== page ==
Scientists have developed virtual reality software that allows researchers to analyze the interior of individual cells. Software that visualizes the local universe in a microenvironment and declares it a “volume,” allows high-resolution microscopy to visualize and analyze data in virtual reality, and can be used to study everything from individual proteins to cells. all.
The platform, developed by scientists from the University of Cambridge in the UK and 3D image analysis software company Loom VR, is enabling researchers to understand underlying biology issues and develop new treatment strategies. VOLUME software is available for academic use.
“Biology happens in 3D, but it is difficult to consciously and comprehensively interact with data on a computer screen in 2D,” said Stephen F., head of research at the University of Cambridge. Lee told the doctor.
Everything clicked in place until we started seeing our data in virtual reality.” Lee and colleagues from Loom VR, University of Leeds, Oxford University, X University of Marseille, Gulbenkian Institute of Science and University College London ”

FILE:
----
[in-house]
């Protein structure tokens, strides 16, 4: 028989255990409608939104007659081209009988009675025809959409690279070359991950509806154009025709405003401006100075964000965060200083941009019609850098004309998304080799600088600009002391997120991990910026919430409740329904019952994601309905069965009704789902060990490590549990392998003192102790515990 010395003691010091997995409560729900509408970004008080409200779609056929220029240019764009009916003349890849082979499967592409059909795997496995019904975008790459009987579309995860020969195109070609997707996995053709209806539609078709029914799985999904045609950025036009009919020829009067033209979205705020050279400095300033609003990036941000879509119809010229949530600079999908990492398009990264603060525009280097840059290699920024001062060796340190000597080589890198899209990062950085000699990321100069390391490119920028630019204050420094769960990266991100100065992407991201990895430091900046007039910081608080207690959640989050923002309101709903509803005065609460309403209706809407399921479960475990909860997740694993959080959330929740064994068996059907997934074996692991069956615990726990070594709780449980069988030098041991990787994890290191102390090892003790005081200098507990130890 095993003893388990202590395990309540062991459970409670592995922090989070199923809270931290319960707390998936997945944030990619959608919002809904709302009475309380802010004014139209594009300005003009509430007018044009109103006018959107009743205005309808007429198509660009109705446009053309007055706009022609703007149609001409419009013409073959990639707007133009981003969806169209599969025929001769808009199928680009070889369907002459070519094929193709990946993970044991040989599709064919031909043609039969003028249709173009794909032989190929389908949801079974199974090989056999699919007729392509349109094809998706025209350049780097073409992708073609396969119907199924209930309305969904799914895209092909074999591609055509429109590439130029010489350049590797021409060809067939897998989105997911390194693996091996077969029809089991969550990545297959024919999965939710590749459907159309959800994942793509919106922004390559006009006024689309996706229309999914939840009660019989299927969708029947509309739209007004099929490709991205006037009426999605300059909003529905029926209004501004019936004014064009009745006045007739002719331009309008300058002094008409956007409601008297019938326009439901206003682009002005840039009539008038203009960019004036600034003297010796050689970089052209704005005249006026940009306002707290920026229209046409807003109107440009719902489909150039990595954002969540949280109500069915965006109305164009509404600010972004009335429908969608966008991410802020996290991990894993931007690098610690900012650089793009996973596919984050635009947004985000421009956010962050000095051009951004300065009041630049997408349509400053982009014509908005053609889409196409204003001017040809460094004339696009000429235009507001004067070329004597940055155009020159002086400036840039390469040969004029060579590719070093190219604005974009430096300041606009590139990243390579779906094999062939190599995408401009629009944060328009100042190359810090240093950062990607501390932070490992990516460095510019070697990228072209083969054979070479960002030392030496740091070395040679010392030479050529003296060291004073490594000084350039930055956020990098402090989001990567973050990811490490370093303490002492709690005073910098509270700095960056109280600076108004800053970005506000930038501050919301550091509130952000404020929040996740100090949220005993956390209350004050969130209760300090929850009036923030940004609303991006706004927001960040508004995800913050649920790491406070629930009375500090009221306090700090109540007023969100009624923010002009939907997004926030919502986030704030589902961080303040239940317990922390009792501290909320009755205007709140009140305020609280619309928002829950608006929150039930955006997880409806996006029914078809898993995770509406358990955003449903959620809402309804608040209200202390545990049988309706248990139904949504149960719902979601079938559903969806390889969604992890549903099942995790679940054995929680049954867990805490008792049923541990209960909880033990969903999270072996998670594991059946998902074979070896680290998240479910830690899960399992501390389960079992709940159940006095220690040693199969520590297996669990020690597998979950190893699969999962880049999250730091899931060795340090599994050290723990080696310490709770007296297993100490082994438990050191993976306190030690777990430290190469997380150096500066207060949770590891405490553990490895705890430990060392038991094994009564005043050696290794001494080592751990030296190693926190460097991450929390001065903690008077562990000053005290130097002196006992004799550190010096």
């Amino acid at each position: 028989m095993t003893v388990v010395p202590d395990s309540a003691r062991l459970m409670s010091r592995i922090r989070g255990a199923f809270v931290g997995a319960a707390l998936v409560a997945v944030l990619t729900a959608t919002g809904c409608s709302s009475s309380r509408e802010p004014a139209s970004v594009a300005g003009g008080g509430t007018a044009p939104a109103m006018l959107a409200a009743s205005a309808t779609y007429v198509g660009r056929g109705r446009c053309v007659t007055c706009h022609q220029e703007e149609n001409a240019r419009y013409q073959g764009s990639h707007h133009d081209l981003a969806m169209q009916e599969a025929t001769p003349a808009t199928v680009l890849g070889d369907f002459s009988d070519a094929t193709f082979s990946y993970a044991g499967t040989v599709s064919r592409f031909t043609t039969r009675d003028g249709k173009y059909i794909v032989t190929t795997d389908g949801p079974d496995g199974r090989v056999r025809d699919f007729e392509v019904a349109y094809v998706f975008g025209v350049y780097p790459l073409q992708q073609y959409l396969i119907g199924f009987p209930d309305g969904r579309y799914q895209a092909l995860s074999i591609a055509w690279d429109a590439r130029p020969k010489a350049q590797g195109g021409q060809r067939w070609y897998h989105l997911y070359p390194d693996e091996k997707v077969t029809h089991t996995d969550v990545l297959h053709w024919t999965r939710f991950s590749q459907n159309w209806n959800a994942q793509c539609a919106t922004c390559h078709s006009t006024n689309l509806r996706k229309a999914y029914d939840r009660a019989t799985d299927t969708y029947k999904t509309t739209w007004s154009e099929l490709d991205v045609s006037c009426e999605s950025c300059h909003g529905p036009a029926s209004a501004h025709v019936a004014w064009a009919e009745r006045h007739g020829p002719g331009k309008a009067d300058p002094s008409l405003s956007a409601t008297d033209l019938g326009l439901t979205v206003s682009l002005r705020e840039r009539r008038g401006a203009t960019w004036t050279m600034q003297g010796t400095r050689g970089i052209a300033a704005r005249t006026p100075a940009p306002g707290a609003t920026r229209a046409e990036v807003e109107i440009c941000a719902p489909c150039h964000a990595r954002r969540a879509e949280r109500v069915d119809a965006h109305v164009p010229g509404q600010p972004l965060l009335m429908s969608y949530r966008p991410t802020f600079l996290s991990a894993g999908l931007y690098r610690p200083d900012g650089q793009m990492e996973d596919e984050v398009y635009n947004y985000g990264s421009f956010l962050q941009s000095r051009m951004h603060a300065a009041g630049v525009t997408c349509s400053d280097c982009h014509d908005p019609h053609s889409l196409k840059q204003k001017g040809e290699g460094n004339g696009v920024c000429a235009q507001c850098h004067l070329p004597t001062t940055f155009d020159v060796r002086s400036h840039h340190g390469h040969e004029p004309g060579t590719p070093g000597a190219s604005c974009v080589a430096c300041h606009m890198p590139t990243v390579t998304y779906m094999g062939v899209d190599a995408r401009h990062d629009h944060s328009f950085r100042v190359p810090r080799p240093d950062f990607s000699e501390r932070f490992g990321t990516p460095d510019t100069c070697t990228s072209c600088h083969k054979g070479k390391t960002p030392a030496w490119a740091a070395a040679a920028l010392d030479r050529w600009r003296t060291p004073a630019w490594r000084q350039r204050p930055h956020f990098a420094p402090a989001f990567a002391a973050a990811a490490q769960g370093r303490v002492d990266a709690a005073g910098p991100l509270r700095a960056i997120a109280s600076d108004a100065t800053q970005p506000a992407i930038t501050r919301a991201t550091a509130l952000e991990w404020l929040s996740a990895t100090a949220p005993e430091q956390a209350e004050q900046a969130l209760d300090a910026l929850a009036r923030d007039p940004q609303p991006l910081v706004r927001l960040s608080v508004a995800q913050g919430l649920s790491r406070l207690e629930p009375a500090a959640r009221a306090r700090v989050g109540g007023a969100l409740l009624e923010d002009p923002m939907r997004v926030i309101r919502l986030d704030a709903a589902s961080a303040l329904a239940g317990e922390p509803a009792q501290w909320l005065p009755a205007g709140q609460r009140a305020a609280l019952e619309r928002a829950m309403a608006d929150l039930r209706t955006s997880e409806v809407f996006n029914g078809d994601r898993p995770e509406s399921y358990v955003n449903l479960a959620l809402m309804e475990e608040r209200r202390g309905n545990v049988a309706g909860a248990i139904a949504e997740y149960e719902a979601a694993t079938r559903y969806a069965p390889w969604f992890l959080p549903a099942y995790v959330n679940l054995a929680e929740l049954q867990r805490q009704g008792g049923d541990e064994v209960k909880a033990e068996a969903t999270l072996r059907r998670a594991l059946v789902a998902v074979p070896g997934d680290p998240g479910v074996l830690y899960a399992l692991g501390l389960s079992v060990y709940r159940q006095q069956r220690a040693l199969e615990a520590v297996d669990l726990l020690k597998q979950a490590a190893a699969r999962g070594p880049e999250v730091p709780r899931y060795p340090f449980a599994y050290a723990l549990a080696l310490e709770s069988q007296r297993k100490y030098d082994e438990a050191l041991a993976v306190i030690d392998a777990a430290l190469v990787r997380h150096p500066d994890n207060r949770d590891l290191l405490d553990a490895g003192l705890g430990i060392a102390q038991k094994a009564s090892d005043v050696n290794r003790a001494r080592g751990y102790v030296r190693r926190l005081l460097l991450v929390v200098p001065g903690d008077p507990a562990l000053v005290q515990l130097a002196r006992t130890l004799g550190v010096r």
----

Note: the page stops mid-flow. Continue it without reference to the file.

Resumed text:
He received the 2014 Nobel Prize in Chemistry for Ultra-High Resolution Microscopy Che. “High-resolution microscopy based on monomolecular three-dimensional locating microscopy (3D-SMLM) is now well established,” commented the researchers, “resulting in the development of over 36 software packages. Spatial and temporal detection of photosynthesis of fluorophores.
However, while technology has allowed researchers to track molecular processes, the problem is the lack of ways to visualize and analyze data at three levels.
Acum There is clearly a lack of 3D visualization approaches that allow direct and highly accurate exploration of this type of data,” the team continued.
The Bloom project began when Lee and his team met with the Loom VR founders at an event at the Science Museum in London. While Lee’s group specialized in ultra-high-resolution microscopy, Loom’s team specialized in spatial computing and data analysis.
Combining this experience, the researchers developed volume as a powerful new tool for exploring complex datasets in virtual reality. They describe the platform as “an immersive virtual reality (VR) rendering software package designed to render large 3D-SMLM datasets.”